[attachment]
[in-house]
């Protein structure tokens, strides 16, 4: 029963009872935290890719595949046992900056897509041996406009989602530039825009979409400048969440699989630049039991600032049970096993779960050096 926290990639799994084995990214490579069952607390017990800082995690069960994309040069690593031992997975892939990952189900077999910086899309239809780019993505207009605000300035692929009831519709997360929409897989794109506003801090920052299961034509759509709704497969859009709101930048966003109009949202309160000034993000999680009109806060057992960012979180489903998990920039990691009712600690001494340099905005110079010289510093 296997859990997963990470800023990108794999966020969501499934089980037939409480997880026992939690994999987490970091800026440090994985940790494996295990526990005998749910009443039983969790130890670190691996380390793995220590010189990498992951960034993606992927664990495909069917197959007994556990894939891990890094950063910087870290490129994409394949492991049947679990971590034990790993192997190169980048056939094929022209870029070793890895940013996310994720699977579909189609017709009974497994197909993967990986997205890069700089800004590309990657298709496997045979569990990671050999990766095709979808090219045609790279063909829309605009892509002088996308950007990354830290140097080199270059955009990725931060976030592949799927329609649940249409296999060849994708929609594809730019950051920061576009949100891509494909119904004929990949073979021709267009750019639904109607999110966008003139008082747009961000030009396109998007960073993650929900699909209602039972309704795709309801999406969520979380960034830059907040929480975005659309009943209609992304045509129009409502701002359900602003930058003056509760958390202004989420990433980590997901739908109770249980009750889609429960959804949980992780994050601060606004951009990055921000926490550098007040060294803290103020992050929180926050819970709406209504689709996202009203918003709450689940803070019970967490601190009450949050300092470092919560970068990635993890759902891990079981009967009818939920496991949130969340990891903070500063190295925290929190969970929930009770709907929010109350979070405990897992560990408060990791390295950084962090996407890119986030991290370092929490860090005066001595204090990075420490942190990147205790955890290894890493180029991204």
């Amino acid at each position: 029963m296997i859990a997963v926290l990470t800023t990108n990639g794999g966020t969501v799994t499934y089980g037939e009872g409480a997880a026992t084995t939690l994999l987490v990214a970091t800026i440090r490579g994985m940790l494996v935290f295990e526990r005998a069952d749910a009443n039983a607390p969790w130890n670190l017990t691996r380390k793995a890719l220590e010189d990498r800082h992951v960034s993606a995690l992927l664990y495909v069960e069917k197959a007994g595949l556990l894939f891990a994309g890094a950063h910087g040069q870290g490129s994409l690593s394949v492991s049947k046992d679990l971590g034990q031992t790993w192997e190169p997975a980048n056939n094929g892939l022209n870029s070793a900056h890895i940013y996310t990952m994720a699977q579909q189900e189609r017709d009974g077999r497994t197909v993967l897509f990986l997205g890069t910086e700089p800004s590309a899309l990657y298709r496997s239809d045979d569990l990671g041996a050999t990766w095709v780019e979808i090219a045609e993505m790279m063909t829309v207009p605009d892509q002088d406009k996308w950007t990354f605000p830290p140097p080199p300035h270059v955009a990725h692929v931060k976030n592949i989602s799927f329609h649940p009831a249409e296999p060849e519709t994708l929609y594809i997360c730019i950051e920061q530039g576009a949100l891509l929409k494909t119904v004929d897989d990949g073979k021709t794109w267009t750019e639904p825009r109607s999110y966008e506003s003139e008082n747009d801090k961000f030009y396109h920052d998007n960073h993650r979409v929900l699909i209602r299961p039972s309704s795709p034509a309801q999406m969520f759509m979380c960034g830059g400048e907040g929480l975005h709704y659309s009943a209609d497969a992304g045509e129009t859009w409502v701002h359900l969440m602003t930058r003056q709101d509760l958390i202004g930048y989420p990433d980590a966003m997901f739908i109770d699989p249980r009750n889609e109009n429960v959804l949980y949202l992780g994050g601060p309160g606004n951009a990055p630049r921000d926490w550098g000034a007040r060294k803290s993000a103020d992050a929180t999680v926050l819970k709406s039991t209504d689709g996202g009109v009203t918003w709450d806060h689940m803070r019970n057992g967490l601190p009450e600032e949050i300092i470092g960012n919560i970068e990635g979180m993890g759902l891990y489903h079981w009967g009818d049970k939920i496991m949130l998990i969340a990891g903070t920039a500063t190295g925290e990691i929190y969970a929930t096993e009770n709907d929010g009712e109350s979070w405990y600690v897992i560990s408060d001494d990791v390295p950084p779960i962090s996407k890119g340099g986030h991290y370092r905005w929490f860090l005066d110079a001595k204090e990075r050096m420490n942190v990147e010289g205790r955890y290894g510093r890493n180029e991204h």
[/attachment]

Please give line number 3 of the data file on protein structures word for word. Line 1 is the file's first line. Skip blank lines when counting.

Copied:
């Amino acid at each position: 029963m296997i859990a997963v926290l990470t800023t990108n990639g794999g966020t969501v799994t499934y089980g037939e009872g409480a997880a026992t084995t939690l994999l987490v990214a970091t800026i440090r490579g994985m940790l494996v935290f295990e526990r005998a069952d749910a009443n039983a607390p969790w130890n670190l017990t691996r380390k793995a890719l220590e010189d990498r800082h992951v960034s993606a995690l992927l664990y495909v069960e069917k197959a007994g595949l556990l894939f891990a994309g890094a950063h910087g040069q870290g490129s994409l690593s394949v492991s049947k046992d679990l971590g034990q031992t790993w192997e190169p997975a980048n056939n094929g892939l022209n870029s070793a900056h890895i940013y996310t990952m994720a699977q579909q189900e189609r017709d009974g077999r497994t197909v993967l897509f990986l997205g890069t910086e700089p800004s590309a899309l990657y298709r496997s239809d045979d569990l990671g041996a050999t990766w095709v780019e979808i090219a045609e993505m790279m063909t829309v207009p605009d892509q002088d406009k996308w950007t990354f605000p830290p140097p080199p300035h270059v955009a990725h692929v931060k976030n592949i989602s799927f329609h649940p009831a249409e296999p060849e519709t994708l929609y594809i997360c730019i950051e920061q530039g576009a949100l891509l929409k494909t119904v004929d897989d990949g073979k021709t794109w267009t750019e639904p825009r109607s999110y966008e506003s003139e008082n747009d801090k961000f030009y396109h920052d998007n960073h993650r979409v929900l699909i209602r299961p039972s309704s795709p034509a309801q999406m969520f759509m979380c960034g830059g400048e907040g929480l975005h709704y659309s009943a209609d497969a992304g045509e129009t859009w409502v701002h359900l969440m602003t930058r003056q709101d509760l958390i202004g930048y989420p990433d980590a966003m997901f739908i109770d699989p249980r009750n889609e109009n429960v959804l949980y949202l992780g994050g601060p309160g606004n951009a990055p630049r921000d926490w550098g000034a007040r060294k803290s993000a103020d992050a929180t999680v926050l819970k709406s039991t209504d689709g996202g009109v009203t918003w709450d806060h689940m803070r019970n057992g967490l601190p009450e600032e949050i300092i470092g960012n919560i970068e990635g979180m993890g759902l891990y489903h079981w009967g009818d049970k939920i496991m949130l998990i969340a990891g903070t920039a500063t190295g925290e990691i929190y969970a929930t096993e009770n709907d929010g009712e109350s979070w405990y600690v897992i560990s408060d001494d990791v390295p950084p779960i962090s996407k890119g340099g986030h991290y370092r905005w929490f860090l005066d110079a001595k204090e990075r050096m420490n942190v990147e010289g205790r955890y290894g510093r890493n180029e991204h």